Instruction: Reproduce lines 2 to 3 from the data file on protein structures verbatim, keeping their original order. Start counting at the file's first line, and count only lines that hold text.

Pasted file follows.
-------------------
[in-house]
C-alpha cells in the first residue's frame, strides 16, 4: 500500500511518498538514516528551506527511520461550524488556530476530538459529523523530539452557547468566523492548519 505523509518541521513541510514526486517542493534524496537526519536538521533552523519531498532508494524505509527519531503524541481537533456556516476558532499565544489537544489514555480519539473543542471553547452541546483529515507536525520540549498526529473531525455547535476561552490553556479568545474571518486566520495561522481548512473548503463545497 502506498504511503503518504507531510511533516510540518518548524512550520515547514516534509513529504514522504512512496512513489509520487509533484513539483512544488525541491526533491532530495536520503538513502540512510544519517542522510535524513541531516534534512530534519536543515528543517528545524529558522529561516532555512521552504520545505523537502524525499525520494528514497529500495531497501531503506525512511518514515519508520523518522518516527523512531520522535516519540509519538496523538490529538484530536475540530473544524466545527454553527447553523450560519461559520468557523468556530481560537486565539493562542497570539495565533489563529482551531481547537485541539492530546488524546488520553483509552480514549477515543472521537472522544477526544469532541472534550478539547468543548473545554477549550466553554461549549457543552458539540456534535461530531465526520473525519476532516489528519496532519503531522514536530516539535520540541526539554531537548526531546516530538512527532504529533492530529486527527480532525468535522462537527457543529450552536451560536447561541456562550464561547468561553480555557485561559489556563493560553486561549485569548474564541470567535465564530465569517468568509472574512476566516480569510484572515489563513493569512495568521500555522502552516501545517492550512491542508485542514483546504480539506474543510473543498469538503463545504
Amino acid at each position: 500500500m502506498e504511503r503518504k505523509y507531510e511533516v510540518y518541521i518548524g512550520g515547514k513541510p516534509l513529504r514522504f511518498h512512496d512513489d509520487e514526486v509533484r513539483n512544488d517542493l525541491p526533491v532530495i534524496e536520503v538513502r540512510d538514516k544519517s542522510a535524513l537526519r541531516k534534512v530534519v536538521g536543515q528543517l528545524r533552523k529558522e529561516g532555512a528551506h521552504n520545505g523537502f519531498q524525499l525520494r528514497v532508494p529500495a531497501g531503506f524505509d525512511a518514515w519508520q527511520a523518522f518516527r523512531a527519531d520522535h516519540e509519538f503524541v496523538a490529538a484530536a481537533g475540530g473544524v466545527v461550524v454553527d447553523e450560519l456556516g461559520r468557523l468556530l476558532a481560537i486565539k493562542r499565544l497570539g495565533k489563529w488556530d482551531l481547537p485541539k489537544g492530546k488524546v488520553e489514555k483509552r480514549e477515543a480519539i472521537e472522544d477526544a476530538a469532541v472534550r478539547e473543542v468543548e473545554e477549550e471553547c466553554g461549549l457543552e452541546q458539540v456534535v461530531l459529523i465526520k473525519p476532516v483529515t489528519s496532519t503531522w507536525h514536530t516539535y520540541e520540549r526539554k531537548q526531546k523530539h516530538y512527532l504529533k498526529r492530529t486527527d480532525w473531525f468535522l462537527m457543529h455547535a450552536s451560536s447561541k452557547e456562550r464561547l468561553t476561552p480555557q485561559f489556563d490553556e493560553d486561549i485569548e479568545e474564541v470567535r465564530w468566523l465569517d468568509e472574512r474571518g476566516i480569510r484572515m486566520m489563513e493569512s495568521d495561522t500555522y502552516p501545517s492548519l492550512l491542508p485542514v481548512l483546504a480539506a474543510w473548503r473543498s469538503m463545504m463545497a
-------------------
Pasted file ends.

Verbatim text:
C-alpha cells in the first residue's frame, strides 16, 4: 500500500511518498538514516528551506527511520461550524488556530476530538459529523523530539452557547468566523492548519 505523509518541521513541510514526486517542493534524496537526519536538521533552523519531498532508494524505509527519531503524541481537533456556516476558532499565544489537544489514555480519539473543542471553547452541546483529515507536525520540549498526529473531525455547535476561552490553556479568545474571518486566520495561522481548512473548503463545497 502506498504511503503518504507531510511533516510540518518548524512550520515547514516534509513529504514522504512512496512513489509520487509533484513539483512544488525541491526533491532530495536520503538513502540512510544519517542522510535524513541531516534534512530534519536543515528543517528545524529558522529561516532555512521552504520545505523537502524525499525520494528514497529500495531497501531503506525512511518514515519508520523518522518516527523512531520522535516519540509519538496523538490529538484530536475540530473544524466545527454553527447553523450560519461559520468557523468556530481560537486565539493562542497570539495565533489563529482551531481547537485541539492530546488524546488520553483509552480514549477515543472521537472522544477526544469532541472534550478539547468543548473545554477549550466553554461549549457543552458539540456534535461530531465526520473525519476532516489528519496532519503531522514536530516539535520540541526539554531537548526531546516530538512527532504529533492530529486527527480532525468535522462537527457543529450552536451560536447561541456562550464561547468561553480555557485561559489556563493560553486561549485569548474564541470567535465564530465569517468568509472574512476566516480569510484572515489563513493569512495568521500555522502552516501545517492550512491542508485542514483546504480539506474543510473543498469538503463545504
Amino acid at each position: 500500500m502506498e504511503r503518504k505523509y507531510e511533516v510540518y518541521i518548524g512550520g515547514k513541510p516534509l513529504r514522504f511518498h512512496d512513489d509520487e514526486v509533484r513539483n512544488d517542493l525541491p526533491v532530495i534524496e536520503v538513502r540512510d538514516k544519517s542522510a535524513l537526519r541531516k534534512v530534519v536538521g536543515q528543517l528545524r533552523k529558522e529561516g532555512a528551506h521552504n520545505g523537502f519531498q524525499l525520494r528514497v532508494p529500495a531497501g531503506f524505509d525512511a518514515w519508520q527511520a523518522f518516527r523512531a527519531d520522535h516519540e509519538f503524541v496523538a490529538a484530536a481537533g475540530g473544524v466545527v461550524v454553527d447553523e450560519l456556516g461559520r468557523l468556530l476558532a481560537i486565539k493562542r499565544l497570539g495565533k489563529w488556530d482551531l481547537p485541539k489537544g492530546k488524546v488520553e489514555k483509552r480514549e477515543a480519539i472521537e472522544d477526544a476530538a469532541v472534550r478539547e473543542v468543548e473545554e477549550e471553547c466553554g461549549l457543552e452541546q458539540v456534535v461530531l459529523i465526520k473525519p476532516v483529515t489528519s496532519t503531522w507536525h514536530t516539535y520540541e520540549r526539554k531537548q526531546k523530539h516530538y512527532l504529533k498526529r492530529t486527527d480532525w473531525f468535522l462537527m457543529h455547535a450552536s451560536s447561541k452557547e456562550r464561547l468561553t476561552p480555557q485561559f489556563d490553556e493560553d486561549i485569548e479568545e474564541v470567535r465564530w468566523l465569517d468568509e472574512r474571518g476566516i480569510r484572515m486566520m489563513e493569512s495568521d495561522t500555522y502552516p501545517s492548519l492550512l491542508p485542514v481548512l483546504a480539506a474543510w473548503r473543498s469538503m463545504m463545497a